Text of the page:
Nothing worked. <-- Can you elaborate? ntpdate -b should work just fine to solve this. – yoonix Jul 8 '16 at 22:23
  • 1
    Is this by any chance a VPS, or containerised environment, of some kind? – MadHatter supports Monica Jul 9 '16 at 11:51
  • 1
    Also, in the example above, could you do a date after running ntpdate-debian and before restarting ntpd? – MadHatter supports Monica Jul 9 '16 at 13:08
  • 1
    Is it a physical server, or a virtualised server, or a containerised one? If either of the latter two, what technology is being used to virtualise/containerise it? If you can't answer any of those questions, you should probably talk to your provider - and you might want to ask them about the clock while you're at it! – MadHatter supports Monica Jul 9 '16 at 13:45
  • 2
    Kill ntp, then run hwclock -s, then do not start ntp again. Wait a few minutes and check the date. – Michael Hampton Jul 9 '16 at 16:20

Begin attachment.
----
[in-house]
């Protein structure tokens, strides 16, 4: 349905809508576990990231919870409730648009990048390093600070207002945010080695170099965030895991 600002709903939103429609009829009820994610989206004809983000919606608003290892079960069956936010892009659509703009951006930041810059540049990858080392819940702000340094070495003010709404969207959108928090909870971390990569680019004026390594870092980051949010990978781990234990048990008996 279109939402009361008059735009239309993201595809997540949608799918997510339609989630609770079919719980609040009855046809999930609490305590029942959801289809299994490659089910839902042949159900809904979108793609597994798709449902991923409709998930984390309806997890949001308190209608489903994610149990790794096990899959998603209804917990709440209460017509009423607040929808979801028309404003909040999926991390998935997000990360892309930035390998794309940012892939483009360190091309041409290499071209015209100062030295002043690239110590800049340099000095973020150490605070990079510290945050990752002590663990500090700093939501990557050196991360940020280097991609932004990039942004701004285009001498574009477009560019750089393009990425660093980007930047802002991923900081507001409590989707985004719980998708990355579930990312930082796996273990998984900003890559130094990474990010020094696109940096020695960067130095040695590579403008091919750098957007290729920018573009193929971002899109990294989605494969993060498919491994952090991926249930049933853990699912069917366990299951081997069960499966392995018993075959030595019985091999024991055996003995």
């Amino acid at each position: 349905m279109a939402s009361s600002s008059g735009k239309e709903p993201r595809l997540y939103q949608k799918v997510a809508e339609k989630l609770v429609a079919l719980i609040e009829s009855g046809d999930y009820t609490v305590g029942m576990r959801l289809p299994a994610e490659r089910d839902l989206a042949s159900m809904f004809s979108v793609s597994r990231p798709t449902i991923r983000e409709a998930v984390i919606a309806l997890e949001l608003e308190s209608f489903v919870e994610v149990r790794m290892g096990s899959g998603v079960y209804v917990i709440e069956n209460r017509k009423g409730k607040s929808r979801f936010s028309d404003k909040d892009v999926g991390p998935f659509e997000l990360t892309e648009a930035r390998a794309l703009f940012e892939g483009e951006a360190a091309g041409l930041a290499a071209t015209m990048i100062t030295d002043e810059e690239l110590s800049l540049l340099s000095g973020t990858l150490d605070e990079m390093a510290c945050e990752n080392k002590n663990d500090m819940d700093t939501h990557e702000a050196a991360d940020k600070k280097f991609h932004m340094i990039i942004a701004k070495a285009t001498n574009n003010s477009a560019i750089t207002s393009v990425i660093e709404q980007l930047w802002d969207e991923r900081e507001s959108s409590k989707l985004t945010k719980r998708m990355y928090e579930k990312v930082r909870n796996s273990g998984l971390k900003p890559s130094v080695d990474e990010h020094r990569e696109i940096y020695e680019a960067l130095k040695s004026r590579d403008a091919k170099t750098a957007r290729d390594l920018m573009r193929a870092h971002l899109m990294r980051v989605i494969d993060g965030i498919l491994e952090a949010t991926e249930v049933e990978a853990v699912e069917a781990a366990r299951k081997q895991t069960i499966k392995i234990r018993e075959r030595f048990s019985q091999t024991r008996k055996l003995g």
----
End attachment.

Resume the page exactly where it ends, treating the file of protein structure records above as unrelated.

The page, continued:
1

Since you're running a Debian based distro try the following:

sudo service ntp stop
sudo ntpdate-debian
sudo service ntp start
  • Please seee above. It doesn't work. – musbach Jul 9 '16 at 9:50
  • @musbach - The error you got (22 Sep 11:30:21 ntpdate[3569]: the NTP socket is in use, exiting) means that for some reason the NTP service is still up and running. After you do sudo service ntp stop execute the following ps aux | grep ntp and after that kill the ntp process ID and then execute the ntpdate-debian command. – Sledge Hammer Jul 9 '16 at 11:13
  • Actually you can disregard what I said above about ps and kill and use sudo pkill ntp instead of sudo service ntp stop and then try again with sudo ntpdate-debian. – Sledge Hammer Jul 9 '16 at 11:56
  • I had to wait a second more but the drift is still there. – musbach Jul 9 '16 at 13:08
  • @musbach - From your latest edit it seems that ntpdate-debian works but things brake after you start the ntp service again so as a temporary solution you might want to keep it stopped until someone figures out what the problem is. You might also want to publish the content of your ntp config file (/etc/ntp.conf) – Sledge Hammer Jul 9 '16 at 13:55